But luckily these economic rules, do not apply to the internet.

5:24 PM  
Blogger Merge Divide said...

John wrote..

"One of the consequences of sprawl is that it thins out the population to the point at which only mass/lowest common denominator culture can sustain itself. population density and diversity are very linked."

That's what I was getting at in my other post. There's no problem finding support for the Steelers, but that money is not coming into the city for art.

6:14 PM  
Blogger John Morris said...

I think that there isn't much evidence that anyone or at least any of the major players are trying to attract anyone into town. Just look at a mid Atlantic Gallery guide and you will see how few galleries have bothered to list. Non of the Downtown non-profit's like Space or Wood Street or Future Tenant are in it and "major" commercial galleries like the James Gallery are not in it. There are just a few museums and a tiny scattering of places. Now to put that in perspective, Wood Street sends out and distributes expensive little catalogs for every show. So this is not just a money issue.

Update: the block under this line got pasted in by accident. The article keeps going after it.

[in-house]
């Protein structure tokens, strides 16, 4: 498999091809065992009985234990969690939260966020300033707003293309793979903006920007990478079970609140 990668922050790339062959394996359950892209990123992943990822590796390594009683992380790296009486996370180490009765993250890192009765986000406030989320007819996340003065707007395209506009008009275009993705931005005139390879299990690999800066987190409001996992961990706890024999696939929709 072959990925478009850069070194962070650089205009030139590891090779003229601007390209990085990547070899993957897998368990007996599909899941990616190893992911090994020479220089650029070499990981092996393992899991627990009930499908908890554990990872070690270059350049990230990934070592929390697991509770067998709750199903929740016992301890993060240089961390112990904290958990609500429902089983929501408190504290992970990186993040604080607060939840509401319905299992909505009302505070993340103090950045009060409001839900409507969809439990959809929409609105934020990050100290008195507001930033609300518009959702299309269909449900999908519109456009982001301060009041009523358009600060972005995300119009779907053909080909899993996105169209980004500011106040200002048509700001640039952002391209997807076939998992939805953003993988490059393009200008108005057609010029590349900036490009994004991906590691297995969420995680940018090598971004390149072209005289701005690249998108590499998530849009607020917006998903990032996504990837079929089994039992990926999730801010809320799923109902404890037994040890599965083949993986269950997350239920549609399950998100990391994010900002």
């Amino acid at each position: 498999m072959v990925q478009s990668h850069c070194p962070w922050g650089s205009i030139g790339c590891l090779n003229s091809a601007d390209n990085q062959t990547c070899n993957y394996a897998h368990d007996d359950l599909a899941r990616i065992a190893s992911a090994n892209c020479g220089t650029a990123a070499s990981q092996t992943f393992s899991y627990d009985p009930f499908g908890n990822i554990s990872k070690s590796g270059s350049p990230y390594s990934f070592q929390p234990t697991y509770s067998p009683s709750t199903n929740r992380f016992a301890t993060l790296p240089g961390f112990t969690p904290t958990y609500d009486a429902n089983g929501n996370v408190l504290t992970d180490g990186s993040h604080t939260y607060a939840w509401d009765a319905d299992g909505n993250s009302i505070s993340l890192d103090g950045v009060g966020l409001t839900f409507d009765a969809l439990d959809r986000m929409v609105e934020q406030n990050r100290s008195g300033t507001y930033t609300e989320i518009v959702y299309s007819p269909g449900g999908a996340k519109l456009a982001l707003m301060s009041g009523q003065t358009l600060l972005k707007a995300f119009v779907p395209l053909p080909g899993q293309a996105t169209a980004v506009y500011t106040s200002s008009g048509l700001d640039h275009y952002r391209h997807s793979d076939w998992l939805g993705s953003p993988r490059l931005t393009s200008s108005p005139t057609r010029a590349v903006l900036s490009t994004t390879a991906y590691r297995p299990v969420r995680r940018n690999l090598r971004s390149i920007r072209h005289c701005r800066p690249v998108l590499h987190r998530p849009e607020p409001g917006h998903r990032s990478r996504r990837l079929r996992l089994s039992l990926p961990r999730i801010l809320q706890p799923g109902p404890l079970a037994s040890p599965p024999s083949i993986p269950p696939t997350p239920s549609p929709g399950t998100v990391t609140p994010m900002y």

Art scenes as a whole follow a basic logic and have to make themselves remotely convenient to people. NY's scene is many times bigger than L.A.'s mainly because it is so much more convenient.

As far as why I believe some galleries can support themselves, while i doubt that a lot of cultural print media can-- that has to do with numbers. The average cost of art is higher so a smaller but dedicated audience could support galleries while print media needs a larger number of readers, either to buy or to attract advertisers.

In fact, to me the great market in Pittsburgh is the out of town market. Many people come through town and quite a few of them are art nuts. The problem is that very little has been done to create a scene that is remotely convenient or to let people from out of town know what is going on.

Do the Warhol, Carnegie or Mattress Factory have links to other galleries on thier websites-- No. There also were no links off the Three Rivers Arts Festival site to other things going on in town.

I don't want to get you down David, but Pittsburgh is a very below average scene in terms of it's comercial scene and i think that the reason goes deeper than just money.

8:36 PM